Type: Motor Yacht
Displacement: 8 tons
Engine: 2 x BMC Navigator Diesels
Construction: Mahogany on teak
Builder: Harland & Woolf
By Saturday morning, 1st June 1940, the traffic of small craft on their way to Dunkirk was at its busiest when Lieut. H. Simouth Willing of the Twickenham Sea Cadet Corps arrived at Ramsgate from the Thames in Rummy II. He was left in command and was given a naval crew. They reached Dunkirk amid intensive shellfire towing two ships' lifeboats. They went in with these and brought back about 140 men during the night.
The pulling boats, though at times towed by power craft, had great difficulty in the strong tidal streams off the beaches and were instructed to take their full loads to the nearest transport they could find. Lieut. Willing proudly recorded: "We found the tug we were serving after a long row, under heavy fire and I am pleased to report my crew by name for steadiness under close fire."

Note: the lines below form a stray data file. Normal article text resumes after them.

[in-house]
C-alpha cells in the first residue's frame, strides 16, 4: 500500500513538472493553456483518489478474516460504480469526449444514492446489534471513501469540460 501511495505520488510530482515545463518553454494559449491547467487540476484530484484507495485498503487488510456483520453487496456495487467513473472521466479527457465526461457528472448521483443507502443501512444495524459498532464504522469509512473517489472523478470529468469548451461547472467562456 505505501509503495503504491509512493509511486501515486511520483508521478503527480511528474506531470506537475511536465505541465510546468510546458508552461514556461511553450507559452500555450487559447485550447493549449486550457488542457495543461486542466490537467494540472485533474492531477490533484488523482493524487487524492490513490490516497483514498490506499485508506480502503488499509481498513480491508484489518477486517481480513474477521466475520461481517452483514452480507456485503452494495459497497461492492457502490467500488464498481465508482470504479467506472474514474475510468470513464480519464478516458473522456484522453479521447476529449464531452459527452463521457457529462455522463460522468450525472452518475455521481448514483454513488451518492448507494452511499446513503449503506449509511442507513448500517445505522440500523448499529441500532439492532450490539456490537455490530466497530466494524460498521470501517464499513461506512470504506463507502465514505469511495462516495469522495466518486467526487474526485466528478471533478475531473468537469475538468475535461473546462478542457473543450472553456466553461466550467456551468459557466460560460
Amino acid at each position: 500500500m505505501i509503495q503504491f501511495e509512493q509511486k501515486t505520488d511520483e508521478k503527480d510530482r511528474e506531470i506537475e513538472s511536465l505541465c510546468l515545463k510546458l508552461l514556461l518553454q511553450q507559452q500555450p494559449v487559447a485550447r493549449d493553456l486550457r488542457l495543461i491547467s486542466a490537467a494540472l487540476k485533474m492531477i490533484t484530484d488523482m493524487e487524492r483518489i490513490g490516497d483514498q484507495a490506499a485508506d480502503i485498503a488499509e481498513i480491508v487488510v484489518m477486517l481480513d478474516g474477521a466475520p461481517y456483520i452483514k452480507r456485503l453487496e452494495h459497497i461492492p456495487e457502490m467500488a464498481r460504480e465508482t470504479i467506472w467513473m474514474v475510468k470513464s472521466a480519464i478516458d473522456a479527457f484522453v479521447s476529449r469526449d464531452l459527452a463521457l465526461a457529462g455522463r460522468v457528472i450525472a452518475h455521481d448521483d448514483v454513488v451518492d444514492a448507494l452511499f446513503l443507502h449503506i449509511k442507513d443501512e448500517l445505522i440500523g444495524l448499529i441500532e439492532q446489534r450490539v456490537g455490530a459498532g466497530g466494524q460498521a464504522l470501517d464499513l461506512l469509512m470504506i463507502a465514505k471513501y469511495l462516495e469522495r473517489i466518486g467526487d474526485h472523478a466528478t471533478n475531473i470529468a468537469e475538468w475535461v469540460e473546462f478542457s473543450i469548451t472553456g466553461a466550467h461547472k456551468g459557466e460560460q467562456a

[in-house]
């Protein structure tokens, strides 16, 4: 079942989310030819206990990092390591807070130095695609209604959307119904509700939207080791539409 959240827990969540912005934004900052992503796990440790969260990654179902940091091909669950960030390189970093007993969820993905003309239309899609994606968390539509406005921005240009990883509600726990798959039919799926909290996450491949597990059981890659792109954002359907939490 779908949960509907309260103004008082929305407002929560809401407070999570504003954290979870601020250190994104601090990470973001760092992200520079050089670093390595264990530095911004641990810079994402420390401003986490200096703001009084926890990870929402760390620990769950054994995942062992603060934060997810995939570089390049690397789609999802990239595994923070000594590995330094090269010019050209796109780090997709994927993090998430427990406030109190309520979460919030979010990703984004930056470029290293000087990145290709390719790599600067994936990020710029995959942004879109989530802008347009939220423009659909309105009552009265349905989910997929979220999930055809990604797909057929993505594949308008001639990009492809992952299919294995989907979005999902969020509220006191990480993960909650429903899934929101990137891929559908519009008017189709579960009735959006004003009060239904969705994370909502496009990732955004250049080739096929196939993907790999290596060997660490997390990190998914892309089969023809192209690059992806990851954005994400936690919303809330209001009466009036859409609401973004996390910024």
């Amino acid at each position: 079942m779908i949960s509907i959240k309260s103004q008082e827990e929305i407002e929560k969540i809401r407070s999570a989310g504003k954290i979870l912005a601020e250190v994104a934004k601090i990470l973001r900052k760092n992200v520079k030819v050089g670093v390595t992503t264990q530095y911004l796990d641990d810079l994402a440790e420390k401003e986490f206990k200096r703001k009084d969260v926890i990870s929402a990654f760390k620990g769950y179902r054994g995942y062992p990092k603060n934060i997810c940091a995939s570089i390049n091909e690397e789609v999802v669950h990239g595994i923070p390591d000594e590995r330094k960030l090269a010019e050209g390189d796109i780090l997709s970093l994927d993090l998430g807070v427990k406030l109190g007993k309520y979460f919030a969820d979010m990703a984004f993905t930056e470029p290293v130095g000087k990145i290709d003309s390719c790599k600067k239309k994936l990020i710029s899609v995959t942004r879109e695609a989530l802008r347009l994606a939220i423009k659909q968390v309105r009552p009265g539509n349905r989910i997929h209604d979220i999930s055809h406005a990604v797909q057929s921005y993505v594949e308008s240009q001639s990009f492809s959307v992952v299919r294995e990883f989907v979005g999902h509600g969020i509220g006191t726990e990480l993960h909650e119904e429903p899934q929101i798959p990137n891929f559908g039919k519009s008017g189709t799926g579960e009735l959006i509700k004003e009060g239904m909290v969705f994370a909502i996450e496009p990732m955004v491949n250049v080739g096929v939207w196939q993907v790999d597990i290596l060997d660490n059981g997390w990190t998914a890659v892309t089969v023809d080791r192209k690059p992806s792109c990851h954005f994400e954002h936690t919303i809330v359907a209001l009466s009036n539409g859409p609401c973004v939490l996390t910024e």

In 1946, Rummy II was sold by the Admiralty to Jack Pritchard, who kept her at Lock Island, Marlow. In 1949 Dr. Charles Collins took a share in her and cruised with his family from Lechlade, near the source of the Thames, down to the sea. After 1956, Rummy II cruised in coastal waters from Faversham in Kent.
Eight years later, David Teare took a part share in the boat and he is the only remaining member of that group. But some years ago, Leonard Walsh, who also owned a share, took the boat to Birkenhead in order to refurbish her, but died before work could begin. After his death, it appears, no-one was interested and even the ship's where abouts could not be traced. So now Rummy II is officially lost.
I remember in the late 70's playing in a charity cricket for the screw of the Rummy II against a pub side in Faversham. It was mounted and had pride of place on a wall in the pub. Unfortunately I cannot remember which pub. Regards John Gilbey.